She goes by various names. She’s Shailaputri–the daughter of Himalaya. She’s Brahmacharini–the one who meditates deeply. She’s Chandraghanta–the one with a crescent moon in her hair. She’s Kushmanda–the one who created the universe with her warmth and energy. She’s Skandmata–the mother of Lord Skanda. She’s Katyayani–the daughter of Sage Katyayan. She’s Kaalratri–the dark one who breathes fire. She’s Mahagauri–the beautiful one who meditated to be Lord Shiva’s consort. She’s Siddhidhatri–the perfect one.
Every Navratri, Hindus all over the world worship Goddess Durga for her various attributes. They hail her for defeating evil and exalt her as the warrior goddess. However, Durga Puja is not just about victory of good over evil. It’s also a celebration of Goddess Durga–the physical manifestation of Shakti–as the mother of all creations in the universe.
Often manifesting as a female embodiment of fertility, Shakti is the divine source of creation in Hinduism. After all, it’s the female energy that’s blessed with the power to give birth. Alternative medicine expert Deepak Chopra is known to have said: “The all-pervading energy source of existence or Shakti manifests itself as creation. Shakti is the divine mother who gives birth to and nurtures the newborn–whether it is a new-born baby, a brand new relationship, a fresh idea, or a magical manifestation. Although Shakti is beyond the boundaries of gender, form or colour, we call It Mother because of its mothering and creative qualities.”
Theology and philosophy academician David Kinsley, too explores Shakti as the central energy force of the trine nature (creation, sustenance, destruction) of the cosmos. In his book Hindu Goddesses: Visions of the Divine Feminine in the Hindu Tradition, he explains that Shakti is connected to Brahma, the creator, through her rajasic nature (passion/ creation); to Vishnu, the one who sustains, through her sattvic nature (balance/ preservation); to Rudra, the destroyer, through her tamasic nature (chaos/ destruction). According to him, Shakti is the self-born force, which can neither be created nor destroyed by any other existence in the universe.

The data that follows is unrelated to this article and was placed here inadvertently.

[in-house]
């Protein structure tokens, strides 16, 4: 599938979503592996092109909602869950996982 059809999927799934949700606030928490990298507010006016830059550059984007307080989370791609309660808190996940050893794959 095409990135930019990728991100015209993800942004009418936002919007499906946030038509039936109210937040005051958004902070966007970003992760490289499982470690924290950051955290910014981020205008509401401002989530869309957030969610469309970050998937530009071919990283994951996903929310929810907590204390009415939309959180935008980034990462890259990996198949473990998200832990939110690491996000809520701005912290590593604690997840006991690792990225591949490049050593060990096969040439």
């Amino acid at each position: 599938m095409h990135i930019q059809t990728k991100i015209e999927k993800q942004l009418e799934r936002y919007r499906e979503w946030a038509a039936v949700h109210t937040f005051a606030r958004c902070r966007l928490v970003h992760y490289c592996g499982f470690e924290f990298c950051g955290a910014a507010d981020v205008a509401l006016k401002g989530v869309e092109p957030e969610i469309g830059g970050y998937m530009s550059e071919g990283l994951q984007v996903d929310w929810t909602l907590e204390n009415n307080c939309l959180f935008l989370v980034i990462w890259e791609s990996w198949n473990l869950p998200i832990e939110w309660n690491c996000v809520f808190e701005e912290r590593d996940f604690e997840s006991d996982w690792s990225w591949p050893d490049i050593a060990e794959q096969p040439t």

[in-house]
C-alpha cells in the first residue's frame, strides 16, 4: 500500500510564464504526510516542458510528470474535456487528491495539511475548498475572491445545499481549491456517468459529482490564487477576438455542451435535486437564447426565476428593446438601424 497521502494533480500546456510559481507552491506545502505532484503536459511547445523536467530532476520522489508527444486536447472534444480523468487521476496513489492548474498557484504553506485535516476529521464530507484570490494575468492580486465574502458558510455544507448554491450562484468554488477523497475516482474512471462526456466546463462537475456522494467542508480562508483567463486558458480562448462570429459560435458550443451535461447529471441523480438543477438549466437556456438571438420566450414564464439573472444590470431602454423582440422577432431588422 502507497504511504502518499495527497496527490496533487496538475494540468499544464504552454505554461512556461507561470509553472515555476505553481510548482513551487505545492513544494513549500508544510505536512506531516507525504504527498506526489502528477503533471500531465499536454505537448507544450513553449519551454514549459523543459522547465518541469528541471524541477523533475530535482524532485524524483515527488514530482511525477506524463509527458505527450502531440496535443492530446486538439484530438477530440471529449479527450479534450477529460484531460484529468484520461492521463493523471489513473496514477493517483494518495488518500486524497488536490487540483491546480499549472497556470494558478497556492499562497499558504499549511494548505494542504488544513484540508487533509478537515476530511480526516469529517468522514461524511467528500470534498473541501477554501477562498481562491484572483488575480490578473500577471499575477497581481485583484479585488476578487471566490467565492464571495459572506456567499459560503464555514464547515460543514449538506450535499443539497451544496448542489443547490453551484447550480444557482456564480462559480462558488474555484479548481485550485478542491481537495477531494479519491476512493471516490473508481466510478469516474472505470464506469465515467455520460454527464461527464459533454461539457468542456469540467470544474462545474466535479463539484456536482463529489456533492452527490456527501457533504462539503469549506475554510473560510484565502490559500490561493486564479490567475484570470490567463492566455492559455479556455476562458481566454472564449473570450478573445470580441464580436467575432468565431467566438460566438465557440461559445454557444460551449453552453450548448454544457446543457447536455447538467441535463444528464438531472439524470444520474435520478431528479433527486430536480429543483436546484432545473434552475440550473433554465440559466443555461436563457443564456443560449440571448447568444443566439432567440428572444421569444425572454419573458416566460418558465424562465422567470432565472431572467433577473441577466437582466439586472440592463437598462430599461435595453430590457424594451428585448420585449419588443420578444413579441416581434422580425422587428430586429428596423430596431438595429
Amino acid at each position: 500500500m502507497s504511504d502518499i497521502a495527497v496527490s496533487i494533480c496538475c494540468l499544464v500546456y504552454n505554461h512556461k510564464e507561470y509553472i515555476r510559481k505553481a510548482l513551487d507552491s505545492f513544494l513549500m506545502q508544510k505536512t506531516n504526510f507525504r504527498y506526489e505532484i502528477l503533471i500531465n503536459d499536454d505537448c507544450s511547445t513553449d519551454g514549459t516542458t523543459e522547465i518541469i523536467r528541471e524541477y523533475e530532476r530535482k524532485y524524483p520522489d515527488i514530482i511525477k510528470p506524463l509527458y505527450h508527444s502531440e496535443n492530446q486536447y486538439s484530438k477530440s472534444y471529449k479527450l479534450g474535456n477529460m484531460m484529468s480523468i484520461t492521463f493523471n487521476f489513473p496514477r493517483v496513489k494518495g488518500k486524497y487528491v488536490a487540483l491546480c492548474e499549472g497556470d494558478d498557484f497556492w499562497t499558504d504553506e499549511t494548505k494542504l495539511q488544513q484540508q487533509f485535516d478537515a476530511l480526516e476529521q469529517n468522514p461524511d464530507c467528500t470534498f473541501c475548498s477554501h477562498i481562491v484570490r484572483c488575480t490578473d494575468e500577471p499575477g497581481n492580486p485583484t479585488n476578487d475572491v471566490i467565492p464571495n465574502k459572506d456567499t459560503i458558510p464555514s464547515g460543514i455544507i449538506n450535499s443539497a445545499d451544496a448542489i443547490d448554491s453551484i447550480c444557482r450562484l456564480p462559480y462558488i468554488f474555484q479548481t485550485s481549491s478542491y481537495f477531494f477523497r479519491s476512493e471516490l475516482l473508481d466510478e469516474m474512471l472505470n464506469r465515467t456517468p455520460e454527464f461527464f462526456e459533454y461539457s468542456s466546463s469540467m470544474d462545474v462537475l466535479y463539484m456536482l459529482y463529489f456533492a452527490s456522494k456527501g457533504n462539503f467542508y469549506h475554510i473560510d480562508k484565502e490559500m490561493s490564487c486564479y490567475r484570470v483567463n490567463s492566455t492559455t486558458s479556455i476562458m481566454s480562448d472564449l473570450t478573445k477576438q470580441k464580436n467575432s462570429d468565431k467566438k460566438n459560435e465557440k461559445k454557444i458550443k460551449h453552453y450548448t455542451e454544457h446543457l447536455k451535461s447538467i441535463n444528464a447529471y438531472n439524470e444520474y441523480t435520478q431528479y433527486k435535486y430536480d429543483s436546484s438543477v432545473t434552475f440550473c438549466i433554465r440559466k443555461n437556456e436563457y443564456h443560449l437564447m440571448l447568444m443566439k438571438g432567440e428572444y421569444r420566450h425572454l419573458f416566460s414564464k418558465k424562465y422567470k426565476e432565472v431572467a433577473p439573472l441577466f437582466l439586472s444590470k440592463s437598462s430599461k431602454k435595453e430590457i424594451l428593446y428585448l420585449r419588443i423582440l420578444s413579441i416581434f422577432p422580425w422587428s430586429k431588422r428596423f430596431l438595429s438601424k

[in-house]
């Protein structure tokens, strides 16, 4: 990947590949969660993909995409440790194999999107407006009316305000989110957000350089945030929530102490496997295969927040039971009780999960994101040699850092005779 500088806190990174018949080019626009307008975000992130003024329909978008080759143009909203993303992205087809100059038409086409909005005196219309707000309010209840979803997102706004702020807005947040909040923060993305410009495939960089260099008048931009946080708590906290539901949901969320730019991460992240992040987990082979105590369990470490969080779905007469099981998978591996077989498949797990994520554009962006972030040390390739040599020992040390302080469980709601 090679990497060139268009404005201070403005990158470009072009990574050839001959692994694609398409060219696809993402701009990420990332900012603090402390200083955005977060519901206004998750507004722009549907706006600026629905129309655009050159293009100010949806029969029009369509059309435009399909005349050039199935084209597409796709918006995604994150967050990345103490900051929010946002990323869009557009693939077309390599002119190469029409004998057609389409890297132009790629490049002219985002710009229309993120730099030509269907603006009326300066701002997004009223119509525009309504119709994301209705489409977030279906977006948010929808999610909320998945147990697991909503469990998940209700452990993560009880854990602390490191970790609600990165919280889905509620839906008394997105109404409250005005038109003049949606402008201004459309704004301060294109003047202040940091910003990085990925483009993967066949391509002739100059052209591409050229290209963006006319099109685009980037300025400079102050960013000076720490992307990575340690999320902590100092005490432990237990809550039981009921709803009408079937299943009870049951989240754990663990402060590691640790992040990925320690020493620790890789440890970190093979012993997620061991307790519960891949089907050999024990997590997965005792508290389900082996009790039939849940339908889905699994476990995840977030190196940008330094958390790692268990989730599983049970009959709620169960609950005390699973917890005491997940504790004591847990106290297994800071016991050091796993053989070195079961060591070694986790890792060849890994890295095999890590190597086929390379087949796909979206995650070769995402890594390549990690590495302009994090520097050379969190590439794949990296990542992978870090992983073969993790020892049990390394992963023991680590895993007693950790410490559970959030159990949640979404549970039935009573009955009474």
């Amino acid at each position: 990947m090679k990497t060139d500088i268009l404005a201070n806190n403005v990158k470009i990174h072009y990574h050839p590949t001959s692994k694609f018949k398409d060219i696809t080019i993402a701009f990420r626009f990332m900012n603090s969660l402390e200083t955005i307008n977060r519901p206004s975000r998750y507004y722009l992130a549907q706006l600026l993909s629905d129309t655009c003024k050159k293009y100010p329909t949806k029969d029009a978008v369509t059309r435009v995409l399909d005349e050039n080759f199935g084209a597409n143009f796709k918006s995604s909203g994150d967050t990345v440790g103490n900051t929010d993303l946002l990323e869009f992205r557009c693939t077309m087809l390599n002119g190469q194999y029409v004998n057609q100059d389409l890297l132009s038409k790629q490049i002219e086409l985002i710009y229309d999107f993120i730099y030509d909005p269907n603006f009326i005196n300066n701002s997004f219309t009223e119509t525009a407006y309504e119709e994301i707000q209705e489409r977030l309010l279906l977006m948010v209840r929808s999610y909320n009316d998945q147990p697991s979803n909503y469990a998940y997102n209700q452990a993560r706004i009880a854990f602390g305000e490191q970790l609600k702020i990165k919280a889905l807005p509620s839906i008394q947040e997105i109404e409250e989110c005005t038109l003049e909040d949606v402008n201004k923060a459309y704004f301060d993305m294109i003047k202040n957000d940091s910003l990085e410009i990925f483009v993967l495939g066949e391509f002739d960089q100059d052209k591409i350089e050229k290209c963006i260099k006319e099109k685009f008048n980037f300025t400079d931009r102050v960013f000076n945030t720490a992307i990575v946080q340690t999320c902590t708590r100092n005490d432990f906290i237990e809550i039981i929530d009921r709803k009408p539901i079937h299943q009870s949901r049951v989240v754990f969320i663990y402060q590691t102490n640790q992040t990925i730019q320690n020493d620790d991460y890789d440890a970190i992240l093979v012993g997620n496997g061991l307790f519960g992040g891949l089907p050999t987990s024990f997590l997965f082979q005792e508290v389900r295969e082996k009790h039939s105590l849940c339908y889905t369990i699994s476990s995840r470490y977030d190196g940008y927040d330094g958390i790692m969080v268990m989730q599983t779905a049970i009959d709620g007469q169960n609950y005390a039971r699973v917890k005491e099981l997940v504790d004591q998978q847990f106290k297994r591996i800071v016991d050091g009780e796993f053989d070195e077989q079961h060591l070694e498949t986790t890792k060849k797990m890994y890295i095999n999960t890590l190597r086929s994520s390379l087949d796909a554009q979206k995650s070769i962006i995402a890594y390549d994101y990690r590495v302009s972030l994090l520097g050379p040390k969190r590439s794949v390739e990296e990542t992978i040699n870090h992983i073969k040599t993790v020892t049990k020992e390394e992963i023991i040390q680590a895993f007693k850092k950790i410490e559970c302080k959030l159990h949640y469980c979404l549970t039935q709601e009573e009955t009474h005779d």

“Every deity is rendered powerless without Shakti’s presence. It’s especially the case with Ardhanareshwara, the divine fusion of Shiva (consciousness) and Shakti (energy).”
It’s not only Kinsley who heeds to the idea of Shakti as a central energy. Certain Hindu scriptures mention Shakti’s powerful presence in various deities. Explains Vedic scholar Dr Giridhara Shastry, “In the Durga Saptashati passage of the Markandeya Purana, there’s an instance wherein Shakti manifests as Brahmini in Brahma, Vaishnavi in Vishnu, and Rudrani or Maheshwari in Rudra. This way, Shakti manifests as the core energy of all deities, to wage war against rakshasa (demons).” No wonder the Durga Saptashati is especially revered as a sacred text for performing the Chandi Homa (sacrificial fire for Goddess Durga) during Navratri.
Interestingly, Brahmini also manifests as Saraswati (wisdom to create), Vaishnavi as Lakshmi (abundance to sustain), and Rudrani as Maheshwari (divine will to destroy). It’s evident there can be no action without the feminine energy. It’s also believed that every deity is rendered powerless without Shakti’s presence. It’s especially the case with Ardhanareshwara, the divine fusion of Shiva (consciousness) and Shakti (energy). In Soundarya Lahari, a Sanskrit treatise on beauty and kindness of Goddess Parvati (physical manifestation of Shakti), a verse goes Shivashakta yukto yadibhavati shaktaha:. Translated, it means Shiva is functional only when his Shakti is active. So, Shakti isn’t merely the feminine half of Ardhanareshwara; she’s the very root of Shiva’s life. Shiva is pure consciousness, and Shakti the raw energy needed to manifest that consciousness in the physical world. Shakti is the yin to Shiva’s yang.
So, no matter which physical manifestation of hers we choose to believe in, Shakti remains the fundamental energy of our very existence. She’s the vibrant feminine energy that enables destruction, creation, and sustenance. She’s the destructive energy that brings about a balance in this world. She’s the fertile energy that enables life. She’s the motherly energy that sustains us. Navratri, then, is a celebration of Shakti’s destruction of evil, her creation of life, and her preservation of the innate goodness within us.